How to Find Creative Inspiration in Your Work

“Oftentimes, people can’t really tell you why they love what they love. In that discovery is the beginning of your creative identity.” - Google Group Creative Director Brandon Viney

Google Group Creative Director Brandon Viney joined us on the Creative Confidence Podcast to share advice on how to use what inspires you to guide your creative identity. Here are five lessons that stuck with us. 

Listen to Brandon’s thoughts on tapping into your passions to chart a creative career path, the value of mentorship and how to start a mentorship practice, and tips for finding daily inspiration in the full podcast episode below. 

Listen on Spotify or Apple Podcasts


1. Ask “why” to shape your creative identity.

"Oftentimes, people can really tell you what they love. They just can’t hone in on why they love it. In that discovery is the beginning of your creative identity.” — Brandon Viney

Identify artists, designers, or creatives who you find yourself gravitating toward. Then, find a few pieces of work from each person, and put words to feelings by writing down what you like about them. After Brandon realized that the humanness of Chuck Close’s portraits resonated with him, he began to incorporate the same qualities into his own creative work.


2. Make social media work for you.

"Hacking the algorithm to see the things you want to see is such a strong way to really become confident in doing creative work.” — Brandon Viney

Don’t get sucked into an endless scroll—search with a purpose. Look specifically for things and topics that inspire you, whether it’s pottery or filmmaking, and learn as much as you can. Social media can be an amazing source of inspiration and a way to build confidence in your knowledge before you start creating.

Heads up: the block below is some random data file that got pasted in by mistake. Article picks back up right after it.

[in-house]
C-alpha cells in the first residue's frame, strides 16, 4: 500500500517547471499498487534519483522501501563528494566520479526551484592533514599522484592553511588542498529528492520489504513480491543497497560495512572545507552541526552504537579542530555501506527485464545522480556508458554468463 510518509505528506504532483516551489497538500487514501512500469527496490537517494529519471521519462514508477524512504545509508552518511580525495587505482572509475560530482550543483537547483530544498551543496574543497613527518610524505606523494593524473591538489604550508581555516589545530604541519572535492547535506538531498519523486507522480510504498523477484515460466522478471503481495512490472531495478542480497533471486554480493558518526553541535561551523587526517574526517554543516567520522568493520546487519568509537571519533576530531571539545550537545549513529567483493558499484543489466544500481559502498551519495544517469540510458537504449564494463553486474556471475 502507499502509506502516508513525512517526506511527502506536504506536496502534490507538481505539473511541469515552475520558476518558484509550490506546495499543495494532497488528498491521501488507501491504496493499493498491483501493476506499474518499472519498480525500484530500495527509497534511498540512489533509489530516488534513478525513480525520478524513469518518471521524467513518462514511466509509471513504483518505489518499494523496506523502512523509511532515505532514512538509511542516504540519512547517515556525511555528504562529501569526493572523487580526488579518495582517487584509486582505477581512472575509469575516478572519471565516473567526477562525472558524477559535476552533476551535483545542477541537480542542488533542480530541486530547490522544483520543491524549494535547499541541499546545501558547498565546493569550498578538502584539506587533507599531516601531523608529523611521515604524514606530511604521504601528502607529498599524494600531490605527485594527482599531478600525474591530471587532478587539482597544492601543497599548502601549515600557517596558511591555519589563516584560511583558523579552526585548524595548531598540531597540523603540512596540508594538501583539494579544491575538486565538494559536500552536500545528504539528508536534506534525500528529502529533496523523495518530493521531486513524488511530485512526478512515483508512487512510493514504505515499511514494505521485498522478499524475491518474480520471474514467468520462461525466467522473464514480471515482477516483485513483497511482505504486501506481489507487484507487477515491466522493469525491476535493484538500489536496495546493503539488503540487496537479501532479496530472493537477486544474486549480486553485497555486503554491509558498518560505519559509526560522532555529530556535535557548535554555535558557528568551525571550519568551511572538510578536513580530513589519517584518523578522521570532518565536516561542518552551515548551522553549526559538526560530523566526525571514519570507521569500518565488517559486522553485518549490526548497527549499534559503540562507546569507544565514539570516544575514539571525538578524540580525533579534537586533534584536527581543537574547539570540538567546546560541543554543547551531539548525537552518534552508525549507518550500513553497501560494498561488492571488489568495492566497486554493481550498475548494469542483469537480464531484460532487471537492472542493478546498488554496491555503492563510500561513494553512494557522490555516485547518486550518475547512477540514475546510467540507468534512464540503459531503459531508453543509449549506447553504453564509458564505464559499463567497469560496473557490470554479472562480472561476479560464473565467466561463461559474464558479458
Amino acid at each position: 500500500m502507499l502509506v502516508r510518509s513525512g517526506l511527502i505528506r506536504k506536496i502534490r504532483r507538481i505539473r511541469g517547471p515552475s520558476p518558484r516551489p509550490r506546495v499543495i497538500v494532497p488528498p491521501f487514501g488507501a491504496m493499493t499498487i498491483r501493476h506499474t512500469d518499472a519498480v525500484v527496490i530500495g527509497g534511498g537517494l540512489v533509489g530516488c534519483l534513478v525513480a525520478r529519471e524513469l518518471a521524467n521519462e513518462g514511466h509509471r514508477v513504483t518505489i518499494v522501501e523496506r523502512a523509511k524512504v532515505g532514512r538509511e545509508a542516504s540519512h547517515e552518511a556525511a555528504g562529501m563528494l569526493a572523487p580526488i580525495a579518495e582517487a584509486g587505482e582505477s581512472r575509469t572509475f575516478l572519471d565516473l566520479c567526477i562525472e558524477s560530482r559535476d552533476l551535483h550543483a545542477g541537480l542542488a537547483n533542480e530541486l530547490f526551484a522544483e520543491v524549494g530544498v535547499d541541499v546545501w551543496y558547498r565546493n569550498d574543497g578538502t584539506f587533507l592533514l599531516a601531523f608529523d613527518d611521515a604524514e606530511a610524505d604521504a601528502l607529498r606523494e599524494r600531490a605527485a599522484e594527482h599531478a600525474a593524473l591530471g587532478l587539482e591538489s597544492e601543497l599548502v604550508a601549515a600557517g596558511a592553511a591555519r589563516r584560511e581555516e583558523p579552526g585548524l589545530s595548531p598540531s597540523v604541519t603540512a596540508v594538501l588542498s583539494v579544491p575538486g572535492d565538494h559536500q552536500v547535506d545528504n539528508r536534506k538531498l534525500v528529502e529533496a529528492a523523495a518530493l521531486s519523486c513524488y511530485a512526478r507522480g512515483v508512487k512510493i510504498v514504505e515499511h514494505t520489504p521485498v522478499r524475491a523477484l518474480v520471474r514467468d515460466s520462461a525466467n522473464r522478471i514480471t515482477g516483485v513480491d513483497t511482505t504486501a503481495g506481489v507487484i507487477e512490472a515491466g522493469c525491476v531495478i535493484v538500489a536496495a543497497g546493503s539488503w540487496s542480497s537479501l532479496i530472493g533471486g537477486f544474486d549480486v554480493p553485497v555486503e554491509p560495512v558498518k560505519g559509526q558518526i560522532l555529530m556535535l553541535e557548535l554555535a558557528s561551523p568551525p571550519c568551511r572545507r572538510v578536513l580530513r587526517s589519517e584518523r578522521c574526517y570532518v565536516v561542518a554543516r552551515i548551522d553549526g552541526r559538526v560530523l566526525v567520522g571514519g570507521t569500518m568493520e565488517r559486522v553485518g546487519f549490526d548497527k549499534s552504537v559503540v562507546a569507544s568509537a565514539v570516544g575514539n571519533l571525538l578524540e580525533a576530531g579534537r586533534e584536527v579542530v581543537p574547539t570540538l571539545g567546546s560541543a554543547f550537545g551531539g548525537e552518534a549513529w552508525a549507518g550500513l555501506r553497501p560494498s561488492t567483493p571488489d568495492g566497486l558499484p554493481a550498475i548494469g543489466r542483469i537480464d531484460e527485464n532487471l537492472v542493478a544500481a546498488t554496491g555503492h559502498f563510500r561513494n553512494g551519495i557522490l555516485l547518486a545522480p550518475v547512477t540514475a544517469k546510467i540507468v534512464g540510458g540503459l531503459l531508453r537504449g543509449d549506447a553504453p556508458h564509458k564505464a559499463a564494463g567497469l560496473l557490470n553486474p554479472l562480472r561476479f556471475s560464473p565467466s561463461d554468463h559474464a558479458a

3. Find the human truth in stories.

"People aren’t coming from the same starting point, and everyone has a different story and a different journey.” — Brandon Viney

For stories to really resonate, look for the human truth in them. When Brandon worked on the Black History Month Moments in Search project, he examined Google search data to tell a real, honest story about the Black community. As part of the Just a Kid From campaign, Brandon created The Rose, an inspiring story about basketball player Derrick Rose overcoming adversity.


4. Approach mentoring with empathy.

"My goal is to give you the escalator, because I took the stairs. And all I ask is that you give someone else the elevator.” — Brandon Viney

When becoming a mentor, Brandon notes that it’s important to keep empathy in mind. Don’t assume that everyone is on the same level, starting from the same place with the same information. People come with different backgrounds and lived experiences, so take the time to understand who they actually are and where they’re coming from.


5. Consult your muses.

"Take elements and combine them to make something new and interesting. When you look at your favorite designers, they’ve all pulled inspiration from other people.” — Brandon Viney

Think of your muses, and envision asking them how they might approach a challenge or situation. Doing so gives you a way of thinking from a new, fresh perspective. As a DJ for 20 years, music is what inspires Brandon’s creative work. He asks himself, “What is the song that answers the creative brief?” Brandon says that as in music, it’s important to sample and get inspiration from the muses who inspire you as a creative.


About The Speaker

Brandon Viney, Group Creative Director at Google

Brandon is a Group Creative Director at Google who previously held roles in art direction at Wieden + Kennedy and WORK Labs. He has an extensive portfolio of creative work that includes projects with Nike, TurboTax, and Coca-Cola. Some of Brandon’s notable work includes Year in Search for Google, Black Girl Magic for Google, and Don't Do It for Nike. See more of Brandon’s work at: brandonviney.com



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